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Is The Will To Win (TWTW) a real thing?

Can the seemingly intangible be quantified?

Doug Pensinger

The World Series has just wrapped up, and the customary character-profile fluff pieces about Clubhouse Chemistry and The Will to Win (TWTW) were plentiful. While these types of articles tend to lack substance, they serve a purpose. Namely, they help to engender a sense of familiarity with, and affinity toward, the players and teams that are their subjects. They stoke the flames of fandom, if you will.

However, it would seem that many fans—and even some MLB personnel—latch onto these nebulous "TWTW" and "chemistry" labels, and embrace them as a sort of gospel of player development and wins and losses; but in reality, do these "TWTW" concepts have any substance to them?

ESPN, for its part, seems to have taken it seriously, as it developed a metric that purports to measure the impact of "clubhouse chemistry" on a team’s record. While there are reasons to be skeptical of ESPN’s metric, it nevertheless represents something interesting and something, moreover, one doesn’t hear about very often: an attempt to study and account for psychological, or "intangible," factors in baseball.  There could be valuable knowledge to obtain in that realm; but notwithstanding a few exceptions, there doesn’t seem to be much interest in seriously pursuing it.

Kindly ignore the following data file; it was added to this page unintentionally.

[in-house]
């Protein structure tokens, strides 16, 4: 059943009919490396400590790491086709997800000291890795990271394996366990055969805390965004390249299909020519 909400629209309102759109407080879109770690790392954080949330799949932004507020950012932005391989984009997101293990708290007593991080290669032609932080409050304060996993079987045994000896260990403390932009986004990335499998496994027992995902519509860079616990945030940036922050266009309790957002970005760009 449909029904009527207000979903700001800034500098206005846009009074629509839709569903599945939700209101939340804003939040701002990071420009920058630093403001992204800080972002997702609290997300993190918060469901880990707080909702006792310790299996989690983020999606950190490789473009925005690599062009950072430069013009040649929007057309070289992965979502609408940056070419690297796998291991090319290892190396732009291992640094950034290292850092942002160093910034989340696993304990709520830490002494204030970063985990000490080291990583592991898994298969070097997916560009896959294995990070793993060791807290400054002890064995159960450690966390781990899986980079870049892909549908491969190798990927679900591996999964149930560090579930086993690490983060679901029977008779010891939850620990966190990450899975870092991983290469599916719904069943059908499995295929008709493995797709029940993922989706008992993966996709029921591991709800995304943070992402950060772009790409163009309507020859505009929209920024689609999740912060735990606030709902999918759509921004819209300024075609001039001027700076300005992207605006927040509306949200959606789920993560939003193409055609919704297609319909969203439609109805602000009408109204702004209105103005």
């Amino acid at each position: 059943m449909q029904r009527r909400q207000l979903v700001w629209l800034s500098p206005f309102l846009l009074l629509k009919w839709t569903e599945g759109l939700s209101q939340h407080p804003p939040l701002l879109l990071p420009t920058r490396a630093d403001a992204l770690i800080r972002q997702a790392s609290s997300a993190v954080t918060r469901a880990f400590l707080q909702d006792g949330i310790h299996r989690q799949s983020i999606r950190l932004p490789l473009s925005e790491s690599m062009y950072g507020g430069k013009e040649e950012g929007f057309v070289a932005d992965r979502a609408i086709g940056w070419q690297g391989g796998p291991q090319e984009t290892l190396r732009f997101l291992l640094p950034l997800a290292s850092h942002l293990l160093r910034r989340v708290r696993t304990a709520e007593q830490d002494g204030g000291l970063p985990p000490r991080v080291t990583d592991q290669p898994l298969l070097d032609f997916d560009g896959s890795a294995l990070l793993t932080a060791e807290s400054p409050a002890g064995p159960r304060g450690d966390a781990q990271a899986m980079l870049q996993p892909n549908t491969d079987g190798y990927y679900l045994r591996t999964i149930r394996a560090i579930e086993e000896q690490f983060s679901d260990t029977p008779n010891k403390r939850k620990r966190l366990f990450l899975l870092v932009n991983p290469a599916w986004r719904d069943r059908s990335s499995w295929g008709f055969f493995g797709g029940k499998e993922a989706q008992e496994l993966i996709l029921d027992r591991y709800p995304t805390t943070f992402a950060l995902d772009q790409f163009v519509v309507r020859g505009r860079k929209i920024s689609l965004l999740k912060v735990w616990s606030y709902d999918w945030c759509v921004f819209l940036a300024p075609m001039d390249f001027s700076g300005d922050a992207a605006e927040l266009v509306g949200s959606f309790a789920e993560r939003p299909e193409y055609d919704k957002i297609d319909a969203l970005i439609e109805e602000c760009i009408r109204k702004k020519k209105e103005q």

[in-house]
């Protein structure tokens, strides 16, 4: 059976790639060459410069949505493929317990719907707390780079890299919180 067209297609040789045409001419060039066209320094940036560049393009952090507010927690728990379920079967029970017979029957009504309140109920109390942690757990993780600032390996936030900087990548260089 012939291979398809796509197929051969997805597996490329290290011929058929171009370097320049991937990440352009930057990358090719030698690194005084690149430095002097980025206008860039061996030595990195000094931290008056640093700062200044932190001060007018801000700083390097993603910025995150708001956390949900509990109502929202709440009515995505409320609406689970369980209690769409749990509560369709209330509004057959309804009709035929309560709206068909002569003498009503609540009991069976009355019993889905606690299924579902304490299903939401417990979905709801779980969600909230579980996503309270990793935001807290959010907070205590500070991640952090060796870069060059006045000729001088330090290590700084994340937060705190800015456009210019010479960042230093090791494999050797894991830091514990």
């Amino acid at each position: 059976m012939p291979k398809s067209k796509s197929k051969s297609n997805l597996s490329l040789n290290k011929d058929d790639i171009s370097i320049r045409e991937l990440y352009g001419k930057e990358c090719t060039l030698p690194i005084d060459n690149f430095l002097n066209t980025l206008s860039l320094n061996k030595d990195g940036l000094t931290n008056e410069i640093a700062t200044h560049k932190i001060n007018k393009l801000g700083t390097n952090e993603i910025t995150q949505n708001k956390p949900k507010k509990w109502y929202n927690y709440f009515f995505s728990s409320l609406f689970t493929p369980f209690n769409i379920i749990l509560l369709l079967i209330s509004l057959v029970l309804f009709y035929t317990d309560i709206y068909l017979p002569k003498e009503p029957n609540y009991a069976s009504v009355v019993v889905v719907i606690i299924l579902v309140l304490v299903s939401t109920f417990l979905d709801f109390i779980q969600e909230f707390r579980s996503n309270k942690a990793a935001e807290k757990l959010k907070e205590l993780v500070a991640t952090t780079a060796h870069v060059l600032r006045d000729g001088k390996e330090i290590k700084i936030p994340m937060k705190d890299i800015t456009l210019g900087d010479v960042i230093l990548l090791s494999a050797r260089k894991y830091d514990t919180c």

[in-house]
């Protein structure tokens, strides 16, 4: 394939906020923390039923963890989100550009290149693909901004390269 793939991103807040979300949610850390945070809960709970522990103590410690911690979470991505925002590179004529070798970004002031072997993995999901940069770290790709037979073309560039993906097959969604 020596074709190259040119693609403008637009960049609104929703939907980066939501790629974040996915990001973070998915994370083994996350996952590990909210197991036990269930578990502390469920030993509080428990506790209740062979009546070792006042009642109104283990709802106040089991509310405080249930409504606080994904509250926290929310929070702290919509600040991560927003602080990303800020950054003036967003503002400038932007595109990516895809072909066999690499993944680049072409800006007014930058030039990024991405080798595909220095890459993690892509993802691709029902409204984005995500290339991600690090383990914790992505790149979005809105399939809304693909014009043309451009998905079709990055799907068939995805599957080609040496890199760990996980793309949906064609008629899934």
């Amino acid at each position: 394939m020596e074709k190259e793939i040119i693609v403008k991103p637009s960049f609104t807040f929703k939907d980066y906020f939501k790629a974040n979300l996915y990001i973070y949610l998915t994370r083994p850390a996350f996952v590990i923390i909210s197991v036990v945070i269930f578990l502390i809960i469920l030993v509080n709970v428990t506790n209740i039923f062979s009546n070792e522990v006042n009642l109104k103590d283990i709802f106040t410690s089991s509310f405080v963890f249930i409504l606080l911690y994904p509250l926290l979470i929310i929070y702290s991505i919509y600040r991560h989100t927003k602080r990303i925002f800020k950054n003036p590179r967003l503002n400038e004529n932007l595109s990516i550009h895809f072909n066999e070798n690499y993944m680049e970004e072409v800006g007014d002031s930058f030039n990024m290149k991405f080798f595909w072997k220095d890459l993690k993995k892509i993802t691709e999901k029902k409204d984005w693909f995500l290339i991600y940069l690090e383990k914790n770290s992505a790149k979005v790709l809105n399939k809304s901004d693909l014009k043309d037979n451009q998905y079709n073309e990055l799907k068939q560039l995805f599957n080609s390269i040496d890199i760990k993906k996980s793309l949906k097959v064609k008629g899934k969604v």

The impediment to honest research in the realm of "intangibles" in baseball is probably attributable to a number of misconceptions, biases, and other factors, the most visible and accessible of which, perhaps, is the seemingly polarized nature of the dialogue among baseball media and fans.